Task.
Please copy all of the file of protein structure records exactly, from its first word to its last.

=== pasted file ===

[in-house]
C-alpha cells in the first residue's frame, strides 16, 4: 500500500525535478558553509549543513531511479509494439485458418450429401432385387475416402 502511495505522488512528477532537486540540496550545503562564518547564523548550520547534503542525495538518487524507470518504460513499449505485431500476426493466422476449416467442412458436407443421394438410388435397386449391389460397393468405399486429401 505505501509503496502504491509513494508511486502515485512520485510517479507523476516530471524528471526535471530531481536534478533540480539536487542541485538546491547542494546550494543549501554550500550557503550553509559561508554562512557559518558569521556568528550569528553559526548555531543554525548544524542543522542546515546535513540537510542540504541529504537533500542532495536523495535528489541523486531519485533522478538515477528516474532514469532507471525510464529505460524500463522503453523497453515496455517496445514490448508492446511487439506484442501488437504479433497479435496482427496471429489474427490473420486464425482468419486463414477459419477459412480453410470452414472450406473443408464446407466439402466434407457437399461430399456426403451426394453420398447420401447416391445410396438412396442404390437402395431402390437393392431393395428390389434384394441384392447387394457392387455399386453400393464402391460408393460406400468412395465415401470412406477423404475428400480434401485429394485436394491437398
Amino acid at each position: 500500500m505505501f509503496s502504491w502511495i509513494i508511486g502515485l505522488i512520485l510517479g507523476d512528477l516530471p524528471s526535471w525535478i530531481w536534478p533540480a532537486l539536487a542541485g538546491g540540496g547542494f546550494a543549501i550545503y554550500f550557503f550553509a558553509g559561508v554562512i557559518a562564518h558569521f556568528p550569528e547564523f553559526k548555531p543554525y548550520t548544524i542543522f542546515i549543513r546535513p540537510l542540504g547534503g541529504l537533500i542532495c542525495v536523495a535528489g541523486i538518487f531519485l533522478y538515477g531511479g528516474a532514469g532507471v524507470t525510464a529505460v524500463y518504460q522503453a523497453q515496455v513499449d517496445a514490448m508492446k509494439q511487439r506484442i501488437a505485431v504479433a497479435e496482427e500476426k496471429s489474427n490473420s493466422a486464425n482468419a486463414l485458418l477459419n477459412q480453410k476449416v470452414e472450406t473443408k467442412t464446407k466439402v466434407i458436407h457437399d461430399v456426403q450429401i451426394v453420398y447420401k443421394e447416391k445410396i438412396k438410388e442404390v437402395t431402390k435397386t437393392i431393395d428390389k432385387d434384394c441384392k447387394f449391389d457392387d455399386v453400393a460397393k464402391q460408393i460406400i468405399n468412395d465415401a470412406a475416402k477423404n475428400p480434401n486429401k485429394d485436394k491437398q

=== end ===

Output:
[in-house]
C-alpha cells in the first residue's frame, strides 16, 4: 500500500525535478558553509549543513531511479509494439485458418450429401432385387475416402 502511495505522488512528477532537486540540496550545503562564518547564523548550520547534503542525495538518487524507470518504460513499449505485431500476426493466422476449416467442412458436407443421394438410388435397386449391389460397393468405399486429401 505505501509503496502504491509513494508511486502515485512520485510517479507523476516530471524528471526535471530531481536534478533540480539536487542541485538546491547542494546550494543549501554550500550557503550553509559561508554562512557559518558569521556568528550569528553559526548555531543554525548544524542543522542546515546535513540537510542540504541529504537533500542532495536523495535528489541523486531519485533522478538515477528516474532514469532507471525510464529505460524500463522503453523497453515496455517496445514490448508492446511487439506484442501488437504479433497479435496482427496471429489474427490473420486464425482468419486463414477459419477459412480453410470452414472450406473443408464446407466439402466434407457437399461430399456426403451426394453420398447420401447416391445410396438412396442404390437402395431402390437393392431393395428390389434384394441384392447387394457392387455399386453400393464402391460408393460406400468412395465415401470412406477423404475428400480434401485429394485436394491437398
Amino acid at each position: 500500500m505505501f509503496s502504491w502511495i509513494i508511486g502515485l505522488i512520485l510517479g507523476d512528477l516530471p524528471s526535471w525535478i530531481w536534478p533540480a532537486l539536487a542541485g538546491g540540496g547542494f546550494a543549501i550545503y554550500f550557503f550553509a558553509g559561508v554562512i557559518a562564518h558569521f556568528p550569528e547564523f553559526k548555531p543554525y548550520t548544524i542543522f542546515i549543513r546535513p540537510l542540504g547534503g541529504l537533500i542532495c542525495v536523495a535528489g541523486i538518487f531519485l533522478y538515477g531511479g528516474a532514469g532507471v524507470t525510464a529505460v524500463y518504460q522503453a523497453q515496455v513499449d517496445a514490448m508492446k509494439q511487439r506484442i501488437a505485431v504479433a497479435e496482427e500476426k496471429s489474427n490473420s493466422a486464425n482468419a486463414l485458418l477459419n477459412q480453410k476449416v470452414e472450406t473443408k467442412t464446407k466439402v466434407i458436407h457437399d461430399v456426403q450429401i451426394v453420398y447420401k443421394e447416391k445410396i438412396k438410388e442404390v437402395t431402390k435397386t437393392i431393395d428390389k432385387d434384394c441384392k447387394f449391389d457392387d455399386v453400393a460397393k464402391q460408393i460406400i468405399n468412395d465415401a470412406a475416402k477423404n475428400p480434401n486429401k485429394d485436394k491437398q